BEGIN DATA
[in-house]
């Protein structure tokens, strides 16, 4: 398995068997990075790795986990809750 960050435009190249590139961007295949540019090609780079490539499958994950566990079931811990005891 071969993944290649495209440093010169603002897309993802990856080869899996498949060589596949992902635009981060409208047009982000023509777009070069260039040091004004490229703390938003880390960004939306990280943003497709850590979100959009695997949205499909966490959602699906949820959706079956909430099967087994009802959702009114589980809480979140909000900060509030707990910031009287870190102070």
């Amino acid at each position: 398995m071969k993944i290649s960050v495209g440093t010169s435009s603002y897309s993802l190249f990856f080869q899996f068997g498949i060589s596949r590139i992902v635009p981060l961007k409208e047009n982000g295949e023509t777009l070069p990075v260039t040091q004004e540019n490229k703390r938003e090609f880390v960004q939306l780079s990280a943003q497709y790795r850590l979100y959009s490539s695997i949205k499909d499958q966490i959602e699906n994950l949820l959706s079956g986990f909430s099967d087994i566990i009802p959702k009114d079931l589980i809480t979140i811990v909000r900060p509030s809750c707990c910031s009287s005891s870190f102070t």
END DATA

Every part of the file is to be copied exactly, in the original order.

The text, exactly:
[in-house]
């Protein structure tokens, strides 16, 4: 398995068997990075790795986990809750 960050435009190249590139961007295949540019090609780079490539499958994950566990079931811990005891 071969993944290649495209440093010169603002897309993802990856080869899996498949060589596949992902635009981060409208047009982000023509777009070069260039040091004004490229703390938003880390960004939306990280943003497709850590979100959009695997949205499909966490959602699906949820959706079956909430099967087994009802959702009114589980809480979140909000900060509030707990910031009287870190102070």
């Amino acid at each position: 398995m071969k993944i290649s960050v495209g440093t010169s435009s603002y897309s993802l190249f990856f080869q899996f068997g498949i060589s596949r590139i992902v635009p981060l961007k409208e047009n982000g295949e023509t777009l070069p990075v260039t040091q004004e540019n490229k703390r938003e090609f880390v960004q939306l780079s990280a943003q497709y790795r850590l979100y959009s490539s695997i949205k499909d499958q966490i959602e699906n994950l949820l959706s079956g986990f909430s099967d087994i566990i009802p959702k009114d079931l589980i809480t979140i811990v909000r900060p509030s809750c707990c910031s009287s005891s870190f102070t």